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When TV abets terrorism

Kenneth Bandler of the American Jewish Committee hails a recent court decision to punish a New York man for hooking up Hezbollah’s TV station stateside. He writes in the New York Post:

The case of "Hezbollah’s man in New York" offers a compelling glimpse into the expansive world of 21st-century terrorism, where democratic free-speech rights are exploited by terror groups as part of their war against the West.

Assistant US Attorney Eric Snyder pinned the Hezbollah label on Brooklyn businessman Javed Iqbal, who in December pleaded guilty to aiding terrorists through his activity in America. He was sentenced to six years in prison last week…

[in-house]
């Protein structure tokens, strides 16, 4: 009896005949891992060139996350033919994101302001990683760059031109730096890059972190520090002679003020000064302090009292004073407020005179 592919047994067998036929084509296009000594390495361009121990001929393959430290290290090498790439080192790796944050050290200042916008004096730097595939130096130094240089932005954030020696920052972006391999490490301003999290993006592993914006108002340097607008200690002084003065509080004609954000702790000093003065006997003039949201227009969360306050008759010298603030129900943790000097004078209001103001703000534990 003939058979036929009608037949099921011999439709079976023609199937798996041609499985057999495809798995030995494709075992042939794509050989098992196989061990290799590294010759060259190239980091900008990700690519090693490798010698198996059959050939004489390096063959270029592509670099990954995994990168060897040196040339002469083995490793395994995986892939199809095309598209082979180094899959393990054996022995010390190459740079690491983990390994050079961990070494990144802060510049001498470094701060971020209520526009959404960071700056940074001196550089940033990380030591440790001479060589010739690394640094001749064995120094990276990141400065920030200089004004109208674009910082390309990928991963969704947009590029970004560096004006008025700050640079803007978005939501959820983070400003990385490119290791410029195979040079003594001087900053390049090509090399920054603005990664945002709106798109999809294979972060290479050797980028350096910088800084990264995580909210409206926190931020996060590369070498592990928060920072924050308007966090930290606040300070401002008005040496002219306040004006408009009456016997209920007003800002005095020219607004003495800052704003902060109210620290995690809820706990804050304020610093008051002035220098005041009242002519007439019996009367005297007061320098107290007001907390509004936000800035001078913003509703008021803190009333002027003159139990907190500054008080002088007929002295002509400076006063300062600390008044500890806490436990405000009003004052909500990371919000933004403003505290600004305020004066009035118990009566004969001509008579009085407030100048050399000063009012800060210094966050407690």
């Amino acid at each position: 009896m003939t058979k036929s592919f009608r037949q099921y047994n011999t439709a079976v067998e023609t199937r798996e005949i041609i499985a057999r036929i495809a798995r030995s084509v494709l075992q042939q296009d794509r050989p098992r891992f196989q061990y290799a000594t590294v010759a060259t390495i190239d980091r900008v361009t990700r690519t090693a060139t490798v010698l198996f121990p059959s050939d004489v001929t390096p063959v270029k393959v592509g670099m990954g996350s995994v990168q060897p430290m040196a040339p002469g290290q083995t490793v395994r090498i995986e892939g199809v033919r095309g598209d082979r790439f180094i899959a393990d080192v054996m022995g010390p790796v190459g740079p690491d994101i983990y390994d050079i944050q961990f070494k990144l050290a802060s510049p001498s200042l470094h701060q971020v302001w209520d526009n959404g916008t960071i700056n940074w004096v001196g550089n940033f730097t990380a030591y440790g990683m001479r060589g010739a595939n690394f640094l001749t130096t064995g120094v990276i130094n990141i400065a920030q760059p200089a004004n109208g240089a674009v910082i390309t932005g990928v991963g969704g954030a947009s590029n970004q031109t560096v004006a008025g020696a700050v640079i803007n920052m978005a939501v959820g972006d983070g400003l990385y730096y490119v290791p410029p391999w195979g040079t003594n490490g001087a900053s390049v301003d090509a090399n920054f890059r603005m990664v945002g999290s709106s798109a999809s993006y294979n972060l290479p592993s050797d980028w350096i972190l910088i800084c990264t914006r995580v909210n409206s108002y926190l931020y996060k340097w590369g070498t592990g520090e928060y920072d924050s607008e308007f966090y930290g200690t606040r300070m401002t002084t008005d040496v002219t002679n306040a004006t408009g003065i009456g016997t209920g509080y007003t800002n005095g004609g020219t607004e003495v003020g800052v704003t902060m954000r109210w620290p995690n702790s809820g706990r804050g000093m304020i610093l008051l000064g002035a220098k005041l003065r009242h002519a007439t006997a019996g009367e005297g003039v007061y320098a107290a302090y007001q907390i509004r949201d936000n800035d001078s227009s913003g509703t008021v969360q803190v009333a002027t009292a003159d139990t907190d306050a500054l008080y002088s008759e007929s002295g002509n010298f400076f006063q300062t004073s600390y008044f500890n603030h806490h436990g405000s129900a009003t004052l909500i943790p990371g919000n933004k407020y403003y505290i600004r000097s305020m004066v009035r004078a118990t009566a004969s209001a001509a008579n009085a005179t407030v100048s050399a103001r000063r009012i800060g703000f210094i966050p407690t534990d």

Satellite TV, unencumbered by Federal Communications Commission or other governmental monitoring and regulation, allows terrorists to deliver their messages directly to viewers. Governments have responded by blocking such transmissions, making it illegal for the companies that provide satellite TV to carry certain channels. Al-Manar broadcasts, in effect and sometimes intentionally, are recruitment tools for terror operations. Indeed, the TV station plays a similar role as those mosques that showcase extremist preachers.

What makes Al-Manar and stations like it even more dangerous than the mosques, though, is that it beams messages of hate and incitement to violence straight into people’s homes.

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